Am I right to buy a hybrid?

phil73

New Member
Location
Norfolk UK
Hi, I'm new here and need some advice, I think I'm on the right path but please correct me if I'm wrong....
I need a bike...good start right.....but I need a bike that I can ride for fitness and one that can handle a weekend away fully loaded with camping gear. I popped into my local bike shop and after checking out tourers, MTBs and hybrids it felt like a hybrid was right for my needs.

Next question I asked was can I fit a full front rack to a bike with suspension? the reply was yes but only on certain bikes, not all have the butts (?) required.

So my dilemma is this, do I buy a rigid fork and put up with the odd trail shaking my arms to jelly (easier to put on a rack) or do I find a suspension bike that'll take a front rack and give me better comfort?

Bikes I've looked at so far......

http://www.tredz.co.uk/.Lapierre-Cross-400-Pack-2014-Hybrid-Sports-Bike_67695.htm

http://www.tredz.co.uk/.Scott-Sub-Evo-30-2015-Hybrid-Sports-Bike_73313.htm?sku=229675&utm_source=Google&utm_medium=AdwordsProductAds&utm_campaign=Adwords&gclid=CN3OofbdlcQCFTPKtAodNGsAbA

http://www.tredz.co.uk/.Specialized-Crosstrail-Sport-Disc-2015-Hybrid-Sports-Bike_73409.htm

Or is there a much better bike out there suited to my needs? I can tell you now that I've not considered weight so I have no idea how heavy the above are and being a novice I'm not 100% sure whether I'm looking at the right bikes, they just look the part and are in my budget. Come on guys, can anyone help me before I go spending money on something that's nor right for me?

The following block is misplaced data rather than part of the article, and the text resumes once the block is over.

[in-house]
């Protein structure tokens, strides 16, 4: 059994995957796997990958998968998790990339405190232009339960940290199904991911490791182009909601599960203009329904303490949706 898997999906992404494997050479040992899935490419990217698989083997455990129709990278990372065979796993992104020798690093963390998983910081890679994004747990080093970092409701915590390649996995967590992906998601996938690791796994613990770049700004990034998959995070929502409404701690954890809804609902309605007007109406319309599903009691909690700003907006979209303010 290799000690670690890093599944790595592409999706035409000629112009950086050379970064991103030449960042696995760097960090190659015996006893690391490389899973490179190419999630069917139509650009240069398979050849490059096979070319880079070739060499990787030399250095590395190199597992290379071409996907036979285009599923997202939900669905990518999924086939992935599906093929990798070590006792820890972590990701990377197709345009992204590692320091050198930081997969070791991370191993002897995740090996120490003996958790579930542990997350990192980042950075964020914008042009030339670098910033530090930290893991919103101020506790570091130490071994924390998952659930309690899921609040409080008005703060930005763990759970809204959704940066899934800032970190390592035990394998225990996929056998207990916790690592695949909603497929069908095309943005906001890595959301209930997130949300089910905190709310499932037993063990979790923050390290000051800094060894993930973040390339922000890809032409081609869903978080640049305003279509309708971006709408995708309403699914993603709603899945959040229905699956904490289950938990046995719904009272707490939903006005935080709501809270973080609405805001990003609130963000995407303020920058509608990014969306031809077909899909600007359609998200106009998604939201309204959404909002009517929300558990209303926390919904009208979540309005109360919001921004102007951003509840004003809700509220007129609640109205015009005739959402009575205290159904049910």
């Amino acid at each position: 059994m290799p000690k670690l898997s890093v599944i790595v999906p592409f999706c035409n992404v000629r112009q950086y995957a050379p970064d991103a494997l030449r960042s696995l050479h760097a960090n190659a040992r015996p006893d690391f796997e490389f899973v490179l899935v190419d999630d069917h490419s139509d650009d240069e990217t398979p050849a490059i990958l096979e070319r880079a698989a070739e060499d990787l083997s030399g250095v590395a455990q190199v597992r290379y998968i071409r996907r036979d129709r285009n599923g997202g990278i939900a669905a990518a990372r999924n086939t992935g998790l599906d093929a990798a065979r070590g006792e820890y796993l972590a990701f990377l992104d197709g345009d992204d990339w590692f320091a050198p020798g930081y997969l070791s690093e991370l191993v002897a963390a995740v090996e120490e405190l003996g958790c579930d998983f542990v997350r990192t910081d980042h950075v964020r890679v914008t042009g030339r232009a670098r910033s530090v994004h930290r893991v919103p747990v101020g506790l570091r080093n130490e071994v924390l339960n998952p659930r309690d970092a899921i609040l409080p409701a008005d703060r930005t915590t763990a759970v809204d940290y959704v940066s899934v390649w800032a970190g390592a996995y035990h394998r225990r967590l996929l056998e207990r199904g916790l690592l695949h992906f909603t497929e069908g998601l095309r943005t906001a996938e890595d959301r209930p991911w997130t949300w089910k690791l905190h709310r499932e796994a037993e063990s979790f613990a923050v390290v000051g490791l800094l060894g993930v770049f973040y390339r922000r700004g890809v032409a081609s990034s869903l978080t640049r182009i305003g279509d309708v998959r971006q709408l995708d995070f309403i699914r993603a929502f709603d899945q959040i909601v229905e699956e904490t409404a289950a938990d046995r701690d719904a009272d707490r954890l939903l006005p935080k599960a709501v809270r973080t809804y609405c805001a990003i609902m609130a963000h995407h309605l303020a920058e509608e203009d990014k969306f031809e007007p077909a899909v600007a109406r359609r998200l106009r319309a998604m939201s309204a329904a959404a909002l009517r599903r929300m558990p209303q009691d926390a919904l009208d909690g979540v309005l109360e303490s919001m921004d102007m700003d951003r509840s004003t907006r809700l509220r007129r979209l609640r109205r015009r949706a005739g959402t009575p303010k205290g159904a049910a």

the snail

Veteran
Location
Chippenham
I'd go for a rigid fork anyway, and go with fatter tyres if you're worried about comfort. If you need front panniers for a weekend away then I reckon you're carrying too much stuff!
 

Kestevan

Last of the Summer Winos
Location
Holmfirth.
Forget the suspebsion for a start, unless you're planning to ride properly off-road (in which case forget the hybrid and buy a mtb).

As stated above a decent rigid fork and larger tyres will give a good ride and be lighter than the crappy sus fitted to most hybrids.
 

screenman

Legendary Member
A decent pair of front suspension forks would likely cost £300, that does not leave much for the rest of the bike. Go rigid of the front.
 

Onyer

Senior Member
Go multiple bikes - one for commuting/fitness, one for touring. If you try to get a bike for all occasions you may be disappointed. How many times will you go touring? Compare this to how many times you will get on a bike for a quick blast around your local area or to/from work? If it were me I would look for a good lightweight bike for fitness and a touring bike for the weekend away. Maybe second hand so that you can change them in the future without spending too much.
 

lee1980sim

Senior Member
Location
South Yorkshire
I have suspension on the front forks and I've lost count on the amount of times I wish I hadn't, I permanently have them locked, wider tyres are good enough, they're just extra weight for no gain, the replacement for this bike will be rigid forks, so in essence what I'm saying is go rigid
 

Kestevan

Last of the Summer Winos
Location
Holmfirth.
If I was looking for a "do it all" fitness/commuter/tourer I'd find it very very difficult to look past the Planet X London Road.....
http://www.planetx.co.uk/i/q/CBPXLDNRDTIAFB/planet-x-london-road-argento-tiagra-flat-bar-bike
I don't think there's much out there at the moment that comes close for the price - They also do a drop handle version which would be more my choice, but that's personal preference,

However, as you're new to cycling I'd hesitate to recommend buying online if you're not in a position to get to Sheffield to try one (although may be worth the trip).